Anger provocation increases limbic and decreases medial prefrontal cortex connectivity with the left amygdala in reactive aggressive violent offenders

Nicolette Siep, Franca Tonnaer, Vincent van de Ven, Arnoud Arntz, Adrian Raine, Maaike Cima

Research output: Contribution to journalArticleAcademicpeer-review

Abstract

Neurobiological models propose reactive aggression as a failure in emotion regulation, caused by an imbalance between prefrontal cortical control and excessive bottom-up signals of negative affect by limbic regions, including the amygdala. Therefore, we hypothesize a negative correlation between PFC and amygdala activity (pre/post resting-state scans) in violent offenders. In this study resting-state fMRI was administered before and after an emotion (anger and happiness) provocation or engagement task within 18 male violent offenders scoring high on reactive aggression, and 18 male non-offender controls. Research in emotional pre/post resting-state showed altered connectivity by task performance. Therefore, bilateral amygdala region of interest (ROI) whole brain functional connectivity analysis tested dynamic change differences between pre and post resting-state connectivity between groups. Self-reported anger showed a positive significant relationship with medial prefrontal cortex activity in the pre-task scan and significantly increased during the emotion task in both the violent and control group. Imaging results showed a significant decrease in amygdala - medial prefrontal functional connectivity in the violent offenders and an increase in the non-offender controls after the emotion task. The opposite pattern was found for amygdala connectivity with the (para) limbic regions: violent offenders showed increased connectivity and non-offender controls showed decreased connectivity. The present results indicate that reactive aggression might stem from a focus on emotion processing, as indicated by an increase in limbic functional connectivity. The combination of a focus on emotion, along with a lack of medial prefrontal cortex regulation, has the potential to grow out of control e.g. in reactive aggression.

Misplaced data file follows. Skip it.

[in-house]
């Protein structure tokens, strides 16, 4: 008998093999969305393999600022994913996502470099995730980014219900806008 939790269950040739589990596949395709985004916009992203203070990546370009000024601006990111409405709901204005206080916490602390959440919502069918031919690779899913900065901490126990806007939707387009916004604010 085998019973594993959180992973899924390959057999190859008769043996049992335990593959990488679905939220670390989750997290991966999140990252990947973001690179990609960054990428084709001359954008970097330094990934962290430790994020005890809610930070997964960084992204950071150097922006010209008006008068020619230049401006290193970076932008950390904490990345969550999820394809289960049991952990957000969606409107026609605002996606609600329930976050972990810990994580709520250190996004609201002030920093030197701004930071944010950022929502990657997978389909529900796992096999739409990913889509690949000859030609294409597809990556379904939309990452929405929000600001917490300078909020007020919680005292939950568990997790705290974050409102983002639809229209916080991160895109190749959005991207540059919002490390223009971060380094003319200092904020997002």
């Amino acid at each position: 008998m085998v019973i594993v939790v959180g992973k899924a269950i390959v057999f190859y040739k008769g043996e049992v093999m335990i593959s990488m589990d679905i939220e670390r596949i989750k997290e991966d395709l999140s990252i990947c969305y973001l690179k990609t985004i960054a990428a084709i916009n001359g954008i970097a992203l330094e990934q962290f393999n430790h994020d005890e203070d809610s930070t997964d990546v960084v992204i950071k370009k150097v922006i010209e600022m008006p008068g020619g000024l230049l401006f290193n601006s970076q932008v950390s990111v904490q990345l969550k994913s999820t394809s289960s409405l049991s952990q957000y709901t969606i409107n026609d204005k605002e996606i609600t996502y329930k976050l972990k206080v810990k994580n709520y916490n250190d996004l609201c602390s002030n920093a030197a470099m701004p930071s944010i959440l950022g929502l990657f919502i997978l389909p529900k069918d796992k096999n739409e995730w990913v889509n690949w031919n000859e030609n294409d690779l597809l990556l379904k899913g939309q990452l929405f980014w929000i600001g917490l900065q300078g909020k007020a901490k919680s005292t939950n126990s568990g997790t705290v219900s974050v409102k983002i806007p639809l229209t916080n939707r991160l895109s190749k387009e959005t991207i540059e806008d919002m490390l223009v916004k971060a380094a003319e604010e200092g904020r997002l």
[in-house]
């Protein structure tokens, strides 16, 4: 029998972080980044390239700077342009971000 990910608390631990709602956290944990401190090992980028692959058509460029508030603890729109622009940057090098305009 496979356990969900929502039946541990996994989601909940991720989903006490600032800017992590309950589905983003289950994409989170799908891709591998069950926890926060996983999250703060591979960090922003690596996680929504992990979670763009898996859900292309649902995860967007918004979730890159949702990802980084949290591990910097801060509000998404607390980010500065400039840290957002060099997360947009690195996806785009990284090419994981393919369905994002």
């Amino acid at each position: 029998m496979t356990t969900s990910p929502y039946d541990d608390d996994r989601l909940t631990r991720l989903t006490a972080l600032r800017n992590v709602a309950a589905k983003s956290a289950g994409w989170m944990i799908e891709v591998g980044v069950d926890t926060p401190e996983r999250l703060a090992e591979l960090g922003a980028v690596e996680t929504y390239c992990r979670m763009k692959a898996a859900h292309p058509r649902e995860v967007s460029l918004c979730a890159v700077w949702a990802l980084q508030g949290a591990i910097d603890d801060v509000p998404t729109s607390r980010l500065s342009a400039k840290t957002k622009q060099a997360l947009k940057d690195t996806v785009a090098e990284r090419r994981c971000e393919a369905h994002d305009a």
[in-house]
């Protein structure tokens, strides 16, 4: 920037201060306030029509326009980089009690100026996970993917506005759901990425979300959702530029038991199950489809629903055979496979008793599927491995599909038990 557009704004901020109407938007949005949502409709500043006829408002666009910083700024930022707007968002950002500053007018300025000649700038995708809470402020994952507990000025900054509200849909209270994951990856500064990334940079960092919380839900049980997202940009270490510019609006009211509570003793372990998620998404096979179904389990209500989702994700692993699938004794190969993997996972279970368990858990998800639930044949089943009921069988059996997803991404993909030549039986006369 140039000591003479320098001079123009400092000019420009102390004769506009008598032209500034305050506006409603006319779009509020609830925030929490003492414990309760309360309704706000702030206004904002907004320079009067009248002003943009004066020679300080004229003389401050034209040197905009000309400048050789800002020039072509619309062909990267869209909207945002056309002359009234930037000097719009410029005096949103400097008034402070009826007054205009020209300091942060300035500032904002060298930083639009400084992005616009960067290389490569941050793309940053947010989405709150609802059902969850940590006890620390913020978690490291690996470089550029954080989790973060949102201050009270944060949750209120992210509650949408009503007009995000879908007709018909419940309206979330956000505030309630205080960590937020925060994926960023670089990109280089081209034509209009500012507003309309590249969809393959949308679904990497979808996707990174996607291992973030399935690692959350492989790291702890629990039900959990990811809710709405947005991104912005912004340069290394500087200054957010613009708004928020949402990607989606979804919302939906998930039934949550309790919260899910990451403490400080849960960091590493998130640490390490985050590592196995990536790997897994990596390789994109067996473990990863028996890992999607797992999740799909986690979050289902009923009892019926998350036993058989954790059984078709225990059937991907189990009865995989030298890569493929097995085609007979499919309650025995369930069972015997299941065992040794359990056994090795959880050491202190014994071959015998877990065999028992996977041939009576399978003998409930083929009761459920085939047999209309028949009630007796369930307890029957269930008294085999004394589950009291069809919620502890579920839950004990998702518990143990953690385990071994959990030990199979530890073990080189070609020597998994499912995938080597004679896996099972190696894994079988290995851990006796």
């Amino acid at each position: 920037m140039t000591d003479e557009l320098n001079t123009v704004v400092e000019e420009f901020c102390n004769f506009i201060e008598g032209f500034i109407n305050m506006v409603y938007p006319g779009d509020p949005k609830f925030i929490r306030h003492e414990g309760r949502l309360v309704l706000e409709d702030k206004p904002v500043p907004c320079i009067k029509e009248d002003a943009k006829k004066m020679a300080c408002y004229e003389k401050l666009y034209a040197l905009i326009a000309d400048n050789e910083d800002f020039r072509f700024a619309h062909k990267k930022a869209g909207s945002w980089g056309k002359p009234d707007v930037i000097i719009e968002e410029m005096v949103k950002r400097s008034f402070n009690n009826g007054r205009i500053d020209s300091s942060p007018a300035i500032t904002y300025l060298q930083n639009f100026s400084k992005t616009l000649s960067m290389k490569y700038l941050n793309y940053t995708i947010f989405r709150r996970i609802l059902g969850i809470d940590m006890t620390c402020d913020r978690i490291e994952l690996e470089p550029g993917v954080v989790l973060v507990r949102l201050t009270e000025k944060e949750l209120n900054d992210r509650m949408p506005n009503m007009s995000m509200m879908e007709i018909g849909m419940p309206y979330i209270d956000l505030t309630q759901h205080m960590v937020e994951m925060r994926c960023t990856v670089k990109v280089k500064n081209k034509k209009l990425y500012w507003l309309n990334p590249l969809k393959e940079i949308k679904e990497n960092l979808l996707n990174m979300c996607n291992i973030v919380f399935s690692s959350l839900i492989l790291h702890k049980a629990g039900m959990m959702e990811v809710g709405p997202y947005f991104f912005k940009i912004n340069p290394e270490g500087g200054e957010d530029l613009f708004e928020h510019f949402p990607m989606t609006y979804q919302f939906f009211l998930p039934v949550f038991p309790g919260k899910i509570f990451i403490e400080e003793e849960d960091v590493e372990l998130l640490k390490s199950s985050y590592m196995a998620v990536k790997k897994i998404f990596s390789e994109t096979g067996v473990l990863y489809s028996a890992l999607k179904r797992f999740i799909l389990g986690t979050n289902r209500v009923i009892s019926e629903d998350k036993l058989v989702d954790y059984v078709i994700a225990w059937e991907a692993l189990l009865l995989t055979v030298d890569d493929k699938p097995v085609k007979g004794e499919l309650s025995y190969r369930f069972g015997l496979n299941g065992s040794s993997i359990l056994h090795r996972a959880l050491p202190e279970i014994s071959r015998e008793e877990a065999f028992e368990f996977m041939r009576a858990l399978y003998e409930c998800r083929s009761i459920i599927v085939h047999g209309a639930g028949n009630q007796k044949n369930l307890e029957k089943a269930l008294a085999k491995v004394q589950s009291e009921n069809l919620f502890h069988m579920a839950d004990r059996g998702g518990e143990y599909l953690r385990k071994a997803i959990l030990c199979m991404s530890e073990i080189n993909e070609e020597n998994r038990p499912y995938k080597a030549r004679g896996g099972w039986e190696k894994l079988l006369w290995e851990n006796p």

Original languageEnglish
Pages (from-to)1311–1323
Number of pages13
JournalBrain Imaging and Behavior
Volume13
Issue number5
Early online date25 Aug 2018
DOIs
Publication statusPublished - Oct 2019

Keywords

  • Journal Article
  • Functional connectivity
  • Impulsive aggression
  • BEHAVIOR
  • FUNCTIONAL CONNECTIVITY
  • Emotion regulation
  • RESPONSES
  • POSITRON-EMISSION-TOMOGRAPHY
  • RUMINATION
  • EMOTION REGULATION
  • Resting-state fMRI
  • NEURAL-NETWORK
  • PROACTIVE AGGRESSION
  • BRAIN
  • Amygdala seed
  • PARADIGM

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